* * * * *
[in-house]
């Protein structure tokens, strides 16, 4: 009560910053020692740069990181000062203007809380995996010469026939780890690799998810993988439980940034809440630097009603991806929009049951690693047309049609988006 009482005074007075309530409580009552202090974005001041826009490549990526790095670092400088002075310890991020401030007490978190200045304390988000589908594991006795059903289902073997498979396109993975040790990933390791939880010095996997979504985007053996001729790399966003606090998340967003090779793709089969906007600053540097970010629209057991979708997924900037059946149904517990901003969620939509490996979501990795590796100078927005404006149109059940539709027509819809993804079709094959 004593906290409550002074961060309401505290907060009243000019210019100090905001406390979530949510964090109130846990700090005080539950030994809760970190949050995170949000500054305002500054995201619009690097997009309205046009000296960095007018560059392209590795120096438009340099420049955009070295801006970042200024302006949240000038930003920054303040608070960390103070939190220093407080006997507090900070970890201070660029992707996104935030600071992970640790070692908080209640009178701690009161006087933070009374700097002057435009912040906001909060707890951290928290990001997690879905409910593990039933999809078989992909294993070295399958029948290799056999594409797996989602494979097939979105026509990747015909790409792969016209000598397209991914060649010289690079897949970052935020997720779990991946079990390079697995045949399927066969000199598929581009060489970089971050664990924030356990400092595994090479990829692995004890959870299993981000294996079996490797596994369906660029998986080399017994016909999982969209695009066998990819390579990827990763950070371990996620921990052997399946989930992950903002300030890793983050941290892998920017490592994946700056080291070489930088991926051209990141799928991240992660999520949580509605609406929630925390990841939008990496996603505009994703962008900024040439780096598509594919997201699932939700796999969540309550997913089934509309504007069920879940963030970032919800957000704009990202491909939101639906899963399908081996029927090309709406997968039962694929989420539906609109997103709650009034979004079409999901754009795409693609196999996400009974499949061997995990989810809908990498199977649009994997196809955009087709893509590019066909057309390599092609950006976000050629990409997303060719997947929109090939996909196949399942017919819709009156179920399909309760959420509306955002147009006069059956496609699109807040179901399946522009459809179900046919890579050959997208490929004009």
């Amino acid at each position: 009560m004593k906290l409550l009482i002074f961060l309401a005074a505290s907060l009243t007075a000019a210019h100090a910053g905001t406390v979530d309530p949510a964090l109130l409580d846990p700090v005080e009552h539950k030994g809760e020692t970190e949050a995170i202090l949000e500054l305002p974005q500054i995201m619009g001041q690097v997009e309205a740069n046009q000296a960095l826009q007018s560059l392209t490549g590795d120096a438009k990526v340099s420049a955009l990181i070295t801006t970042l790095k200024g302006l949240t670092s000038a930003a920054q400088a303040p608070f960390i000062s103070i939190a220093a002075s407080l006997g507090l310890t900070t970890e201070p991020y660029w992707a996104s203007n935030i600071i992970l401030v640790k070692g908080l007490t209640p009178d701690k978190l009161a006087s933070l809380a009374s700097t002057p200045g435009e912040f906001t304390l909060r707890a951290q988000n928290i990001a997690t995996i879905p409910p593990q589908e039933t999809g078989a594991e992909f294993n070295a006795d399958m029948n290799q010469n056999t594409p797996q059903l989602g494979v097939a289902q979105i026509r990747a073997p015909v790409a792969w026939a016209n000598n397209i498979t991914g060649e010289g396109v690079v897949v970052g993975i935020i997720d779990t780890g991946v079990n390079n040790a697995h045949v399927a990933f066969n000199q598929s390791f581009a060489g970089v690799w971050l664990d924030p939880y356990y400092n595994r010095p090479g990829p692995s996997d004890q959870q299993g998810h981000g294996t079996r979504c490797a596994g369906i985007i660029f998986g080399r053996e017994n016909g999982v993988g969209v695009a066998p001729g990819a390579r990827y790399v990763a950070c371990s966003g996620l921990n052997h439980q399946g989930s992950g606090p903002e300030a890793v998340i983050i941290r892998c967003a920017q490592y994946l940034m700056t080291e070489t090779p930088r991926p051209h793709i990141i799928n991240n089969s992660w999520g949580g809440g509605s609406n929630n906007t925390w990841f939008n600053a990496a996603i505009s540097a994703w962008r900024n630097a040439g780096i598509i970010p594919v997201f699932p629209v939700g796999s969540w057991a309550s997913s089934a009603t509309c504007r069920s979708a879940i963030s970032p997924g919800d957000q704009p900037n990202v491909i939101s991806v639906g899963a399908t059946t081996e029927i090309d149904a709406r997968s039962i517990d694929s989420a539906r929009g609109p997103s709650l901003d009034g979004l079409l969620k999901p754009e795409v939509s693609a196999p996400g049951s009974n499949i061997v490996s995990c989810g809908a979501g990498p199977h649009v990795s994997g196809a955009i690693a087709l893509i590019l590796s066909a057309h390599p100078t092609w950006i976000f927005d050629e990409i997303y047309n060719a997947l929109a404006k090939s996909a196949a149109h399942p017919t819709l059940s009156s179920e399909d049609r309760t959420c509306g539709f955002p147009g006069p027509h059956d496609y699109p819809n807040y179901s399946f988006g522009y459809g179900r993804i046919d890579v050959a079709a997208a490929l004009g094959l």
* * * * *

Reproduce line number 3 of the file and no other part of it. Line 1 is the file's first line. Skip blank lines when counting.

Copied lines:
């Amino acid at each position: 009560m004593k906290l409550l009482i002074f961060l309401a005074a505290s907060l009243t007075a000019a210019h100090a910053g905001t406390v979530d309530p949510a964090l109130l409580d846990p700090v005080e009552h539950k030994g809760e020692t970190e949050a995170i202090l949000e500054l305002p974005q500054i995201m619009g001041q690097v997009e309205a740069n046009q000296a960095l826009q007018s560059l392209t490549g590795d120096a438009k990526v340099s420049a955009l990181i070295t801006t970042l790095k200024g302006l949240t670092s000038a930003a920054q400088a303040p608070f960390i000062s103070i939190a220093a002075s407080l006997g507090l310890t900070t970890e201070p991020y660029w992707a996104s203007n935030i600071i992970l401030v640790k070692g908080l007490t209640p009178d701690k978190l009161a006087s933070l809380a009374s700097t002057p200045g435009e912040f906001t304390l909060r707890a951290q988000n928290i990001a997690t995996i879905p409910p593990q589908e039933t999809g078989a594991e992909f294993n070295a006795d399958m029948n290799q010469n056999t594409p797996q059903l989602g494979v097939a289902q979105i026509r990747a073997p015909v790409a792969w026939a016209n000598n397209i498979t991914g060649e010289g396109v690079v897949v970052g993975i935020i997720d779990t780890g991946v079990n390079n040790a697995h045949v399927a990933f066969n000199q598929s390791f581009a060489g970089v690799w971050l664990d924030p939880y356990y400092n595994r010095p090479g990829p692995s996997d004890q959870q299993g998810h981000g294996t079996r979504c490797a596994g369906i985007i660029f998986g080399r053996e017994n016909g999982v993988g969209v695009a066998p001729g990819a390579r990827y790399v990763a950070c371990s966003g996620l921990n052997h439980q399946g989930s992950g606090p903002e300030a890793v998340i983050i941290r892998c967003a920017q490592y994946l940034m700056t080291e070489t090779p930088r991926p051209h793709i990141i799928n991240n089969s992660w999520g949580g809440g509605s609406n929630n906007t925390w990841f939008n600053a990496a996603i505009s540097a994703w962008r900024n630097a040439g780096i598509i970010p594919v997201f699932p629209v939700g796999s969540w057991a309550s997913s089934a009603t509309c504007r069920s979708a879940i963030s970032p997924g919800d957000q704009p900037n990202v491909i939101s991806v639906g899963a399908t059946t081996e029927i090309d149904a709406r997968s039962i517990d694929s989420a539906r929009g609109p997103s709650l901003d009034g979004l079409l969620k999901p754009e795409v939509s693609a196999p996400g049951s009974n499949i061997v490996s995990c989810g809908a979501g990498p199977h649009v990795s994997g196809a955009i690693a087709l893509i590019l590796s066909a057309h390599p100078t092609w950006i976000f927005d050629e990409i997303y047309n060719a997947l929109a404006k090939s996909a196949a149109h399942p017919t819709l059940s009156s179920e399909d049609r309760t959420c509306g539709f955002p147009g006069p027509h059956d496609y699109p819809n807040y179901s399946f988006g522009y459809g179900r993804i046919d890579v050959a079709a997208a490929l004009g094959l």